How Did the Women's International League for Peace and Freedom
Campaign against Chemical Warfare, 1915-1930?

Related Links

Women's International League for Peace and Freedom

The WILPF website includes a history of the organization, activist updates on important current issues such as human rights violations and racism, as well as information about membership and internship opportunities at the organization.

Organisation for the Prohibition of Chemical Weapons

The website of a current organization whose mission is to implement the provisions of the "Convention on the Prohibition of the Production, Stockpiling and Use of Chemical Weapons and on Their Destruction" opened for signature in Paris, France on 13 January 1993. The CWC is the product of more than twenty years of negotiations at the Conference of Disarmament in Geneva, Switzerland.

Trenches on the Web--Armory: Gas Warfare

A history of the use of poisonous gases on the battlefields of World War I. Includes photographs of soldiers using gas masks, battlefields, and gas attacks.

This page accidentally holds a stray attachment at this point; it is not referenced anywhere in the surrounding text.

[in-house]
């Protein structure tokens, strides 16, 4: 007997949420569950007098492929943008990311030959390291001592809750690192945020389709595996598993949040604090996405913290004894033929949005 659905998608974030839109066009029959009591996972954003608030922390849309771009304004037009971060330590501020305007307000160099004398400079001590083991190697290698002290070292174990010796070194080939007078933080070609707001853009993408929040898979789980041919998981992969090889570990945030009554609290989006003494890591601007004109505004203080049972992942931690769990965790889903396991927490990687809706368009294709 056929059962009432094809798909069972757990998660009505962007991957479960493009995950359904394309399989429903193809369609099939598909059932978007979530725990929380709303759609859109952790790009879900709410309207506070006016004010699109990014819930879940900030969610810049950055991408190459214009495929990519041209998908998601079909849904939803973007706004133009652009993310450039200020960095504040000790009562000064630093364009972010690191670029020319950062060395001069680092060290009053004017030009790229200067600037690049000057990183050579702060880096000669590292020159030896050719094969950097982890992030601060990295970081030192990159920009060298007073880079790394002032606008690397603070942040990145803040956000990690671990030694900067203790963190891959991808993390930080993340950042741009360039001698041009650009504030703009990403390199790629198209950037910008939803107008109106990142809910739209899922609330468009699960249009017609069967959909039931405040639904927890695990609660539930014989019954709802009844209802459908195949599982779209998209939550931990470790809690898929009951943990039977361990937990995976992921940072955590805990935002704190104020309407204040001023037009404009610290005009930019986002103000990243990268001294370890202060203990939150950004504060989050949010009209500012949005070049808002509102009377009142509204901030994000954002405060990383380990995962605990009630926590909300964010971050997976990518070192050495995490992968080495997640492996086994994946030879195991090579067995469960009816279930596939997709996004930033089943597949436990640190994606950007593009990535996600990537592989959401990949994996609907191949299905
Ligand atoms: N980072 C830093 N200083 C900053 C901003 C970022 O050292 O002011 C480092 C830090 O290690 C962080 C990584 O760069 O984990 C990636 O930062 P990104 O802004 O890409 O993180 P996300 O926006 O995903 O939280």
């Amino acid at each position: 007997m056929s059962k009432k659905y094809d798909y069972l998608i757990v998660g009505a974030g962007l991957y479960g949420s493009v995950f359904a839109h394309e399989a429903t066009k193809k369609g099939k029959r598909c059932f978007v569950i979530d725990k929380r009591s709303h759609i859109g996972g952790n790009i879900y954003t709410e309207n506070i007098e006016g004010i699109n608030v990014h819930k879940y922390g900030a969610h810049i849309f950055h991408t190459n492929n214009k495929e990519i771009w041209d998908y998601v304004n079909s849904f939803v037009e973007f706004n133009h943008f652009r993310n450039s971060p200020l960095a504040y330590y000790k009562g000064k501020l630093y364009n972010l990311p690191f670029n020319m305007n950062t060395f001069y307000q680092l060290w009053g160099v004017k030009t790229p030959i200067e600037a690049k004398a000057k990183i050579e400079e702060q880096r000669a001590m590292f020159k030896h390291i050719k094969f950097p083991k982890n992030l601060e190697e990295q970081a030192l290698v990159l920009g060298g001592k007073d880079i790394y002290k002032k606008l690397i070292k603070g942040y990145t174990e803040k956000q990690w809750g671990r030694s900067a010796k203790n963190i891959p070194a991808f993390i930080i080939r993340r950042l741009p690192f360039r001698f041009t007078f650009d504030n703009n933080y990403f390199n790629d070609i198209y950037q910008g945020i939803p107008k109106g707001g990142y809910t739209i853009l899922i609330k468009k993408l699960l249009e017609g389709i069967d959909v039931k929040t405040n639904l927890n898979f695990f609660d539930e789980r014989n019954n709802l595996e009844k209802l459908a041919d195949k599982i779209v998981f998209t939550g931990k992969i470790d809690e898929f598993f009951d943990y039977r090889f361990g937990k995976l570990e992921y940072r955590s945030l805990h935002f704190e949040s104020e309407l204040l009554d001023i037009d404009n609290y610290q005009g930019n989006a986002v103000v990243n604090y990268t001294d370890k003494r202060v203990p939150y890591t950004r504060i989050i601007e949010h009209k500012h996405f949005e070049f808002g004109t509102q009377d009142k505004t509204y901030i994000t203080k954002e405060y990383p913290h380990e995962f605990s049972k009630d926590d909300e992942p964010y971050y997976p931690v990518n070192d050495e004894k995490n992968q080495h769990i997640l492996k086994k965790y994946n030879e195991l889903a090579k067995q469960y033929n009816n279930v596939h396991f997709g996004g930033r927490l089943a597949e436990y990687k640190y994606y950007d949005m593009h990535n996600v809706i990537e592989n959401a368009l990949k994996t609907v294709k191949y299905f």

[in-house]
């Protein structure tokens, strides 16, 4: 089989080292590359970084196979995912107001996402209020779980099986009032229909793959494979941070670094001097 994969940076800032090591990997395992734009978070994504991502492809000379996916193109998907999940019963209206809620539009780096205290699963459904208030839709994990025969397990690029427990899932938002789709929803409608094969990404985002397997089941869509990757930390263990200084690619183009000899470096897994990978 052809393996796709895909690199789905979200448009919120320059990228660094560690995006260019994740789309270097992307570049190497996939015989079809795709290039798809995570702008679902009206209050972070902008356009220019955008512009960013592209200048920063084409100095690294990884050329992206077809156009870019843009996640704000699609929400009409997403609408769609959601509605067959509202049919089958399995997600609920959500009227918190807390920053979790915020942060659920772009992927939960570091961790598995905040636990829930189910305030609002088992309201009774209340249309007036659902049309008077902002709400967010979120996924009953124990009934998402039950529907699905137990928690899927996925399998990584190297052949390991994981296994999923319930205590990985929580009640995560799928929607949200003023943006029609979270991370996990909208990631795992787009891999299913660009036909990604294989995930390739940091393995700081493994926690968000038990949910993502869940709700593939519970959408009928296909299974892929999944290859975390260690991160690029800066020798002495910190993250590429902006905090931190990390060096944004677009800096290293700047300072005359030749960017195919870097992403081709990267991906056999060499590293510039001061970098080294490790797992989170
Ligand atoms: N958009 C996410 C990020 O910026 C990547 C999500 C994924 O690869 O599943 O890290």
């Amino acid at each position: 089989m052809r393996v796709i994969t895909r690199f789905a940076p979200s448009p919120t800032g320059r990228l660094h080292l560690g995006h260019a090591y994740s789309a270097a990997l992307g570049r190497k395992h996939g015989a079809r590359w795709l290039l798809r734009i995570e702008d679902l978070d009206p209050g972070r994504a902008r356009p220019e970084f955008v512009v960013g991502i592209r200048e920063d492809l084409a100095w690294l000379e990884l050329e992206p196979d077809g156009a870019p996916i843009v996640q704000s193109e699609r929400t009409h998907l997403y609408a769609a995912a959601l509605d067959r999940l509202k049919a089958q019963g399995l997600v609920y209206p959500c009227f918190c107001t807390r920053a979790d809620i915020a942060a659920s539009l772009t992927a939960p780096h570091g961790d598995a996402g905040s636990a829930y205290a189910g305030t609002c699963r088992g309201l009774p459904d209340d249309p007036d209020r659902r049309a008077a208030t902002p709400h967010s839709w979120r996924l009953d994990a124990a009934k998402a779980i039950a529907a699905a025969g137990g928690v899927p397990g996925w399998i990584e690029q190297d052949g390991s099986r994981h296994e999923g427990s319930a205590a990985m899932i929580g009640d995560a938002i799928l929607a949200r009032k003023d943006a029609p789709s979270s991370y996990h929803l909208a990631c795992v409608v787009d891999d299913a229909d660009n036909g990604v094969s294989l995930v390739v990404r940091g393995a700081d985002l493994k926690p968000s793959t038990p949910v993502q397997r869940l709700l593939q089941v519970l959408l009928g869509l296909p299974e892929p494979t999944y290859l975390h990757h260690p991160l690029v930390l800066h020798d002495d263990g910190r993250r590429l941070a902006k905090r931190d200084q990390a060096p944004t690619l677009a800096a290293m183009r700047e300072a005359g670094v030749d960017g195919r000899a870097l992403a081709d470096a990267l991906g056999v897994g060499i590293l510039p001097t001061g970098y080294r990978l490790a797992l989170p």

National Archives and Records Administration--Chemical Warfare Service

A guide to Records of the Chemical Warfare Service, established in 1918, held in the National Archives of the United States.

How Did the Women's International League for Peace and Freedom Respond to Right-Wing Attacks, 1923-1931?

Another document project on this website, which specifically examines how WILPF responded to anti-socialist intimidation during the 1920s. This second "red scare" targeted the women's peace movement during the period of armaments buildup following World War I. WILPF, although powerless to halt the persistent attacks, contested them with dignity and restraint.

Pacifism vs. Patriotism in Women's Organizations in the 1920s: How Was the Debate Shaped by the Expansion of the American Military?

The documents in this project examine the conflicting perspectives of the Daughters of the American Revolution and WILPF regarding the presence of the military in American politics and diplomacy. At the center of this issue was the question of disarmament.



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